firstname.lastname@example.org, Doug Bassett
> THE EIGHTH CIRCLE by Stanley Ellin: Well-written, but
> further evidence to me that "realism" is a literary
> method. Here Ellin's "realism" is mainly a lot of
> pop-psych of the day. And while it may well be true
> that PI work, when successful, takes a spiritual toll
> on it's practioners, that just seems nowadays like a
> literary device after Wambaugh, etc.
Certainly realism is a literary method, or what various critics label "realism" in the various eras. It's been quite a few years since I read Ellin's novel, and my memory may be faded a bit, but I certainly don't recall it as a novel of "realism" even in those pre- Wambaugh days of 1958.
I'm reading an even older PI novel THE RED RODS (1946) by
Dale Clark, who lived near enough at the time to Chandler for
Ray to comment negatively on his tennis style. I picked it up
because Anthony Boucher praised it in one of the San
Francisco newspaper columns. He reminds me of Howard Browne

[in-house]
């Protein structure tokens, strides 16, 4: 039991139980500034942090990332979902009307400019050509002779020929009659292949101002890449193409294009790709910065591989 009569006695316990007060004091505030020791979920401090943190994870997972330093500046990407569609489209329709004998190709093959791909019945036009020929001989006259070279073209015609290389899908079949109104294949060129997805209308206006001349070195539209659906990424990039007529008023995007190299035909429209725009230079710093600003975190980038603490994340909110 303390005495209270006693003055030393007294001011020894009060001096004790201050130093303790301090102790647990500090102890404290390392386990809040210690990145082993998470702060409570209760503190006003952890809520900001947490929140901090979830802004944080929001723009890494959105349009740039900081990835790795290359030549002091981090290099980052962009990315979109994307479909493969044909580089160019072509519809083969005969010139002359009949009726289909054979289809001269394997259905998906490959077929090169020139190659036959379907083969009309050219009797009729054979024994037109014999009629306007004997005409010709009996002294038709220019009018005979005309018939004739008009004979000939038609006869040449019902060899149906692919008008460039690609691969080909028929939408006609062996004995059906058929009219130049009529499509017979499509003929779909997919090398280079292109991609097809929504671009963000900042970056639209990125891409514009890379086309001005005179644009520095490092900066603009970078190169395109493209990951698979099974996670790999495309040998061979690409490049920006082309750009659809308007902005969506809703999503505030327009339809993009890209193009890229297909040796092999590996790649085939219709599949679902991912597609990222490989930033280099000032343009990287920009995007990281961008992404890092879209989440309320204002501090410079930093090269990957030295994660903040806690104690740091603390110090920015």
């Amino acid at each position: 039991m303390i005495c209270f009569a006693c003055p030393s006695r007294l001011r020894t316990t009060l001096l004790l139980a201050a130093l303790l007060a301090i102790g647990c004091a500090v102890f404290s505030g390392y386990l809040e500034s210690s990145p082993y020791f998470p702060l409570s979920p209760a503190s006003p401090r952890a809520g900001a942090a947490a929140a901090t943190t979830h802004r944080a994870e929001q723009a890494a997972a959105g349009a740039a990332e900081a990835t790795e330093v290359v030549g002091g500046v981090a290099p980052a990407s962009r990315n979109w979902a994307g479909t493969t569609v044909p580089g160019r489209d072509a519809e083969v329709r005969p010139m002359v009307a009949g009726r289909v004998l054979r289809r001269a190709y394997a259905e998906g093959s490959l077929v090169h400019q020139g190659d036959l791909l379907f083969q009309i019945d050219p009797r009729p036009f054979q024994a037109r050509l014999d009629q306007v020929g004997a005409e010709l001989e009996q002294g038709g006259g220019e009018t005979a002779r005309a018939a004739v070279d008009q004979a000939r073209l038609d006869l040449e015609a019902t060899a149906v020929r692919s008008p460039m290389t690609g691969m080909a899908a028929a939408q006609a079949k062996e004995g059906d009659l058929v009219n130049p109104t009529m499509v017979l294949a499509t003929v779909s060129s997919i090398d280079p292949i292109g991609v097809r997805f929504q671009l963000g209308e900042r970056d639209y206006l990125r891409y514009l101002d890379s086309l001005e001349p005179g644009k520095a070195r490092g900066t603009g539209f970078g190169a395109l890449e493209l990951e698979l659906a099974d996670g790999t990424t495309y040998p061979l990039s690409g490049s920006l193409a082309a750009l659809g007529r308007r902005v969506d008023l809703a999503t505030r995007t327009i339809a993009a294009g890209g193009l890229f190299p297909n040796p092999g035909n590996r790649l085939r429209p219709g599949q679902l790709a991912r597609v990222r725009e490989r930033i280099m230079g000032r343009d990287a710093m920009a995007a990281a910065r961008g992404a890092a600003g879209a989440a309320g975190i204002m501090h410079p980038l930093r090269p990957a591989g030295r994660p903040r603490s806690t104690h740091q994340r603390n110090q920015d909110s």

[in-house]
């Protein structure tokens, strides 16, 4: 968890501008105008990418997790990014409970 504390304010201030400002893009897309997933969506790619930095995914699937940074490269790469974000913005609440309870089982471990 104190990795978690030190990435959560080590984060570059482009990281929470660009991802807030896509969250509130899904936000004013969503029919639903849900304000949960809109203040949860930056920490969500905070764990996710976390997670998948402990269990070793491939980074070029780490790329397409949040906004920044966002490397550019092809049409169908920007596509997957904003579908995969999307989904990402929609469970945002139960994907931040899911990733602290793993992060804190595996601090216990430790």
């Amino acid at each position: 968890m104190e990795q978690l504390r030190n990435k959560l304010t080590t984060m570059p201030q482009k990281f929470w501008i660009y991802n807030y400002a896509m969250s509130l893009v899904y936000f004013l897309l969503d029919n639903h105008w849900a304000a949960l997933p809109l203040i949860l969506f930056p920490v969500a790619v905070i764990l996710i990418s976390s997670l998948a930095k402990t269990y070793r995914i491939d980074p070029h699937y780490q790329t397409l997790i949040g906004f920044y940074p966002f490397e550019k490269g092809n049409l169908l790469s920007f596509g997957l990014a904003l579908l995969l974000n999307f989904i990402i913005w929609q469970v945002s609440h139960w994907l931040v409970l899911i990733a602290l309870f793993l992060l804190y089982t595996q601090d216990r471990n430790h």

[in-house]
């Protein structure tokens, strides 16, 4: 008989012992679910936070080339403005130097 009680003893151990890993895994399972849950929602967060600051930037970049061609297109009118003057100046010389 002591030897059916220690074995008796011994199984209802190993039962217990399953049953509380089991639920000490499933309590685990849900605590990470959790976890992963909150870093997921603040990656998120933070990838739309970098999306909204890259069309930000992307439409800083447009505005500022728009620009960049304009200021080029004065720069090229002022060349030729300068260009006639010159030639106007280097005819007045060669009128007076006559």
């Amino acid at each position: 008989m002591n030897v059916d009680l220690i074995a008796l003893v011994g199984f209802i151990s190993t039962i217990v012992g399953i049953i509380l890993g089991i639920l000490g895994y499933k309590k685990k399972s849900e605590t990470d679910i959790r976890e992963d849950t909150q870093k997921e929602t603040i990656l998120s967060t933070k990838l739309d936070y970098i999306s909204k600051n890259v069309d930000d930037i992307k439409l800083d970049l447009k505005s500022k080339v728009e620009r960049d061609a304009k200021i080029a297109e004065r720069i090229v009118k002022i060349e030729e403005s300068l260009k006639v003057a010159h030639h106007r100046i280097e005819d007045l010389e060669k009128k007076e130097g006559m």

in his early John Evans/Paul Pine novels.
Here's a short sample:
"He was a sawed-off, five-foot-four corpse with dirty
fingernails and a shirt he had changed Wednesday. He had
blood drying on his lip and in his big ears. He was clinical
Clark started in the pulps in the 1930s including a fair
number of stories in Black Mask. He clearly read his
contemporary Chandler closely but then so have we all in the
decades since. I always skipped Clark because his two Ace
doubles didn't look that interesting but reading Boucher's
praise of Clark's early hardback novels in the 1940s
convinced me to give him a look.
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This archive was generated by hypermail 2b29 : 18 Feb 2006 EST